Groundswell: The Glastonbury Of The Farming World

By Ellie Smith

12 months ago

What's on at the annual regenerative farming festival?

When the Cherry family started Groundswell, an event dedicated to regenerative farming, it took place in one single room. Eight years on, it has grown into a full-blown festival, spread across multiple fields and attracting over 6,000 visitors – all with a common interest: to learn more about saving the earth from the ground up.

Groundswell, dubbed the Glastonbury of farming, returns from 28 – 29 June with its most impressive line-up yet. Taking place on Lannock Manor Farm in Hertfordshire, the festival will welcome 200 speakers: farmers, authors, biologists, physicians and policymakers, who will present their ideas about the regenerative agriculture movement.

‘Everyone has a role to play in ensuring we protect our soil, look after the land and produce food in a safe and nutritious way,’ said event director Alex Cherry. ‘Despite the barriers to defining regenerative agriculture, we want to ensure Groundswell remains an inclusive space for everyone to share their own thoughts, practical ideas and experiences to help make farming part of the solution to many of the issues we face today.’ 

Here we outline some of the highlights from this year’s event.

Groundswell: What’s On In 2023?


At the heart of Groundswell lies a commitment to soil health, and farmers, scientists and microbiologists will be sharing their knowledge at the festival. Take a deep dive into the underworld of soil with Nicole Masters, agroecologist and author of For The Love of Soil, who is hosting a three-hour workshop on soil microbiology. She’s also running a soil observation trip alongside farmers Abby Rose and Annie Landless, while The Land Gardeners are hosting a talk on the future of compost.

People listening to a talk at Groundswell


Naturally, food will be a key focus. BBC Radio 4’s Sheila Dillon will be hosting a panel talk on what we’ll be eating in 2050, while Thomasina Miers will be discussing how public procurement can revolutionise public health. Regenerative viticulture will also be a focus, with a talk hosted by Mini Casteel of the Regenerative Viticulture Foundation.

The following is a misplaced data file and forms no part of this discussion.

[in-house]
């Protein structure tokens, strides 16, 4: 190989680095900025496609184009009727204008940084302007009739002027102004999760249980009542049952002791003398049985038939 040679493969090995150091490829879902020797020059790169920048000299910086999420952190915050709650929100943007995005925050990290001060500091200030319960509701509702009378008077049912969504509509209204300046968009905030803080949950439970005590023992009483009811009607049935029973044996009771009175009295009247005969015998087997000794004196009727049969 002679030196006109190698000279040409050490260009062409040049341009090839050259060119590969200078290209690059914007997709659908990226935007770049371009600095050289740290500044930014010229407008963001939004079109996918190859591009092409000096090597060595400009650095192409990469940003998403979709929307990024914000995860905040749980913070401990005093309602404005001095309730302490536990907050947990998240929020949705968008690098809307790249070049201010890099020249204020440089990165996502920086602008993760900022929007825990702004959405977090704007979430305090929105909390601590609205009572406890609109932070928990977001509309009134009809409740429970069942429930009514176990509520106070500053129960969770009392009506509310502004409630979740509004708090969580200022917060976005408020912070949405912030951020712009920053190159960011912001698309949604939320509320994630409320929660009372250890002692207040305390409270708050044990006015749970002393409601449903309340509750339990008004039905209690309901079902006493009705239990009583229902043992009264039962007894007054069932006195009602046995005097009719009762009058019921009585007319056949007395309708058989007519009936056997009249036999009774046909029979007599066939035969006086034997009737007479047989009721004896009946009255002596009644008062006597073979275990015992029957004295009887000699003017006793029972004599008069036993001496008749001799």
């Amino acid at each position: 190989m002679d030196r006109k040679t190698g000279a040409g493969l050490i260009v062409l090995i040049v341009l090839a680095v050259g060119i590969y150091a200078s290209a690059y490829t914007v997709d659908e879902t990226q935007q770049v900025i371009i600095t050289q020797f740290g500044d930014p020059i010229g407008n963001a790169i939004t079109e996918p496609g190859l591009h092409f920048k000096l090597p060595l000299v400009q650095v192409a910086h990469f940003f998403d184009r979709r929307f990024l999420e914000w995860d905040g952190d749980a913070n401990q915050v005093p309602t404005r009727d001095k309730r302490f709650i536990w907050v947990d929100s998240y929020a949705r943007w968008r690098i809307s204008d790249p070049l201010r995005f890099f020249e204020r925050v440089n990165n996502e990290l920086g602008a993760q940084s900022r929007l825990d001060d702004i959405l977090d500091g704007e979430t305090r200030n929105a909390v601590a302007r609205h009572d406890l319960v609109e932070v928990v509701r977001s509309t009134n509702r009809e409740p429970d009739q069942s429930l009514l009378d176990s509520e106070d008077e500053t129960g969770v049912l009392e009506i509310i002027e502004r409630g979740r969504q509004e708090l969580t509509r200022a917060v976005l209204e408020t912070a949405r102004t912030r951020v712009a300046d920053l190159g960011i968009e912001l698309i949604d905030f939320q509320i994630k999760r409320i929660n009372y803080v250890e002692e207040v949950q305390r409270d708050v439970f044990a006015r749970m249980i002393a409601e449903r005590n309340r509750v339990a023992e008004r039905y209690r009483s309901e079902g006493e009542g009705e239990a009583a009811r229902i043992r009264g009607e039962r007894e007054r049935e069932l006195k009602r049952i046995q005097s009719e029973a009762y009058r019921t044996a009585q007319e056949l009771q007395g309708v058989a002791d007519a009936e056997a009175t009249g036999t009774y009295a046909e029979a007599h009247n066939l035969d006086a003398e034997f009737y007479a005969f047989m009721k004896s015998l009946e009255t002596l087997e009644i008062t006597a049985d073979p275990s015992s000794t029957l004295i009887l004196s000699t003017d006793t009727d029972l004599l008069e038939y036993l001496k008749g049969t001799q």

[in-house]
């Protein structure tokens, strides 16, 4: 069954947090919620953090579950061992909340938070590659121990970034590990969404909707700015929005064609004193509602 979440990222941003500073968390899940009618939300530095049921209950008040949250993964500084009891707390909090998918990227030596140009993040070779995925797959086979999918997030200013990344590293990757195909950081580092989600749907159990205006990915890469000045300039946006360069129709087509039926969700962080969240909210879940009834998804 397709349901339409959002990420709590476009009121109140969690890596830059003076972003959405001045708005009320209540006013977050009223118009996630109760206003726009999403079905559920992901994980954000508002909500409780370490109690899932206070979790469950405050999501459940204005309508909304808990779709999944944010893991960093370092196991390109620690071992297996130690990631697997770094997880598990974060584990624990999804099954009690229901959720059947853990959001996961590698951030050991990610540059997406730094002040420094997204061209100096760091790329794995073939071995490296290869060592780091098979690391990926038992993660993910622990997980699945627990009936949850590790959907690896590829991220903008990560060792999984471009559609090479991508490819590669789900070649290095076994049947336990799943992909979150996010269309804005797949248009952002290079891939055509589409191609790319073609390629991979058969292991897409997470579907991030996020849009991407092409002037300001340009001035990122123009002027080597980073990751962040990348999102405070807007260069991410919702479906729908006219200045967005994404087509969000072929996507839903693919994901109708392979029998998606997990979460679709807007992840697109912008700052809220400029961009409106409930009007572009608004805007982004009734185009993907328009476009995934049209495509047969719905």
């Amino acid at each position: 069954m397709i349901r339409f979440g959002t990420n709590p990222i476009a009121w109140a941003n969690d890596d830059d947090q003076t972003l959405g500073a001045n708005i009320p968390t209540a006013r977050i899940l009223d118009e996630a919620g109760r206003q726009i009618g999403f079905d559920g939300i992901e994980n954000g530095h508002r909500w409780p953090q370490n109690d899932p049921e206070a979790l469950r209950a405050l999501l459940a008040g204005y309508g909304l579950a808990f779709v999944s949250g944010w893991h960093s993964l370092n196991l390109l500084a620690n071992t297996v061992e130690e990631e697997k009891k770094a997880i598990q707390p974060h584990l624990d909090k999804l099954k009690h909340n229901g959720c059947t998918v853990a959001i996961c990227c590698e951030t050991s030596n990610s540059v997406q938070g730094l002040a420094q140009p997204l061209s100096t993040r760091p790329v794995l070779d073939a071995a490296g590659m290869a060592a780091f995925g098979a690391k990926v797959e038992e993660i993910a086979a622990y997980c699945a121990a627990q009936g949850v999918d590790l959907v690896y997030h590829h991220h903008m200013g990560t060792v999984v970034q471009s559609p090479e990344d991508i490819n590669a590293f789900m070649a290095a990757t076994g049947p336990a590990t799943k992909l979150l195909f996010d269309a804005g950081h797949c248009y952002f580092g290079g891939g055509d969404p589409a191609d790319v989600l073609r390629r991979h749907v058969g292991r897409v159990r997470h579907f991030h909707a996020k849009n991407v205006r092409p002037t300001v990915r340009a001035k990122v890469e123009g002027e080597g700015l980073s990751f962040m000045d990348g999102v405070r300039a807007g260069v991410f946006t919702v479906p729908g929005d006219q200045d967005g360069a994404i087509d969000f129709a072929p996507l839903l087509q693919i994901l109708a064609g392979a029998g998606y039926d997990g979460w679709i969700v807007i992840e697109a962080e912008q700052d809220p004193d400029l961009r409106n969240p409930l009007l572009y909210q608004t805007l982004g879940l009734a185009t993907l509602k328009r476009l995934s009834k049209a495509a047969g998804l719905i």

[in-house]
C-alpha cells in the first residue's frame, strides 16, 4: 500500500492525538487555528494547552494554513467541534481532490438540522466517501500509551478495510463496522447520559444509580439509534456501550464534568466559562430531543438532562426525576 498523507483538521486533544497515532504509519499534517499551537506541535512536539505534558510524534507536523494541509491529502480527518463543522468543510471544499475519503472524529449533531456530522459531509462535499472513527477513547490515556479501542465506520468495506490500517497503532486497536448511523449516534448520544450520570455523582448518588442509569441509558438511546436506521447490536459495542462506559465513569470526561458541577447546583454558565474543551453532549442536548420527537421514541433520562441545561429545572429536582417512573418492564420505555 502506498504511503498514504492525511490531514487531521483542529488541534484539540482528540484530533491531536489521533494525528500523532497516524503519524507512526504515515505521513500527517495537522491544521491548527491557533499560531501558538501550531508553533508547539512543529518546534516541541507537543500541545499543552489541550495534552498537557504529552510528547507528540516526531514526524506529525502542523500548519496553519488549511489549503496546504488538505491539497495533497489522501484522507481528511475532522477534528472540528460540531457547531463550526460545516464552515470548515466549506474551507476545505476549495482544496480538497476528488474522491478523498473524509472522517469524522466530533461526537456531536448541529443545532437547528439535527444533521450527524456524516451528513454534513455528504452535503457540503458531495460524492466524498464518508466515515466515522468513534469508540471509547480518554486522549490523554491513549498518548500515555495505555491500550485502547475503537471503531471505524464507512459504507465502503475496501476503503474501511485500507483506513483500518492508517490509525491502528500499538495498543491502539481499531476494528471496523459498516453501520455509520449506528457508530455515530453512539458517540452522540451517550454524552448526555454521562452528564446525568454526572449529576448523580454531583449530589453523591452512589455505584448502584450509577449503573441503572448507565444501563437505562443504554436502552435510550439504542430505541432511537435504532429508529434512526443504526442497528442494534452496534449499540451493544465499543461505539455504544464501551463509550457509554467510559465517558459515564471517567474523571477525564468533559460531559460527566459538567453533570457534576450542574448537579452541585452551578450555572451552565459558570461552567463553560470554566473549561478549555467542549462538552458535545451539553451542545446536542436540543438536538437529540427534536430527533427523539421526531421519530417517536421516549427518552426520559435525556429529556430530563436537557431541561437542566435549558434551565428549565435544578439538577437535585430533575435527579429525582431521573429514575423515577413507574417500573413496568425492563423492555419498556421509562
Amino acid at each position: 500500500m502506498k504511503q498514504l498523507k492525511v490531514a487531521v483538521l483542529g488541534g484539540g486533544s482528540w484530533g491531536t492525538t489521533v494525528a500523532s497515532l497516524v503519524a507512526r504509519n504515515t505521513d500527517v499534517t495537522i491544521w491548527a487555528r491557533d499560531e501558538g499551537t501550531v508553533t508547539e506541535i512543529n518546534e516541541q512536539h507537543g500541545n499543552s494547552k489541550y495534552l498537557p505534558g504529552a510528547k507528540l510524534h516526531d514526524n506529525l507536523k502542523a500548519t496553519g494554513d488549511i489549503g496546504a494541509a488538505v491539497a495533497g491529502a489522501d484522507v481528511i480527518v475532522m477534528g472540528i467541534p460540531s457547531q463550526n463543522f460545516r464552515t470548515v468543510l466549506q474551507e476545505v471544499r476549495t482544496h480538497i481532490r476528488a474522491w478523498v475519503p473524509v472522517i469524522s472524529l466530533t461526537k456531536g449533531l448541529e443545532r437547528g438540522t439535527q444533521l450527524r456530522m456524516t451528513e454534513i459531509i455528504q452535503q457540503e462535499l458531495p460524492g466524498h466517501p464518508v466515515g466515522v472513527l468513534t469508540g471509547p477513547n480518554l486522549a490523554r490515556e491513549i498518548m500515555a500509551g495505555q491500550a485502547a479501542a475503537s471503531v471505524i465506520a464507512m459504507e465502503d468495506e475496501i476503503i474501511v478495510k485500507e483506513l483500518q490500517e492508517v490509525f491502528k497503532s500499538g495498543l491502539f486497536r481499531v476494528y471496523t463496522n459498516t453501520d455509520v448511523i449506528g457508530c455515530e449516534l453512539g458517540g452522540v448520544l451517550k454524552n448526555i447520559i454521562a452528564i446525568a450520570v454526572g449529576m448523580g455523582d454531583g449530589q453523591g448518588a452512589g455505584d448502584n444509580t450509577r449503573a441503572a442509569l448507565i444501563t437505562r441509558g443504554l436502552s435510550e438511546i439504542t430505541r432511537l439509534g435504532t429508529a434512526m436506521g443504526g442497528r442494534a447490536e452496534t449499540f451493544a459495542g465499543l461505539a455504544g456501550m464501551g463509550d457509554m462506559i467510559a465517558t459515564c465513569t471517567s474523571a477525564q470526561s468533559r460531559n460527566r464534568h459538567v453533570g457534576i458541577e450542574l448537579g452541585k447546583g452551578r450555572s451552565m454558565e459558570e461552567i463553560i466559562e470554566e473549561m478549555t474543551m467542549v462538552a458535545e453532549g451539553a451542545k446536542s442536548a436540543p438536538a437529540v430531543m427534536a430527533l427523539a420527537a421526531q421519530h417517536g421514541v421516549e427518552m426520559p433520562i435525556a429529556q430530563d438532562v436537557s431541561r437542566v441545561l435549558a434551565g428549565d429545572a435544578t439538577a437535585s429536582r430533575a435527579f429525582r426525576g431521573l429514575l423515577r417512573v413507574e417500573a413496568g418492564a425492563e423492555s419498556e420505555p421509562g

Guests will be able to sample plenty of food and drink made using regenerative and organic farming methods. Try pastries and coffee from the Groundswell bakery, beers and ciders from the Earthworm Arms, and dishes from food traders who cook with Pasture For Life meat. You can also catch cookery demonstrations, and tune into the Wine & Cheese Hour hosted by Tamlyn Currin of and Angus Birditt, author of A Portrait of British Cheeses

People eating at Groundswell festival


Talks will also explore how regenerative farming methods can positively impact the fashion industry. Visitors can learn about climate-friendly sheep farming and new research into the carbon content of wool, plus explore the natural dye garden, which showcases the potential for plant pigments as an emerging farm crop. 

Groundswell regenerative farming


How is AI helping nature? And why are insects so important? Groundswell will delve into questions like this in a variety of talks on biodiversity. The festival will be a chance to get up close and personal with nature: from guided walks through Agroforestry Alley to a screening of the Wild Isles Food and Farming film – part of the People’s Plan For Nature campaign centred around the BBC TV series.


Get even more familiar with the natural world by camping on-site. Groundswell is partnering with Woodville Project to offer glamping accommodation, or you can bring your own tent and pitch up in the camping area.


Find out more and book tickets at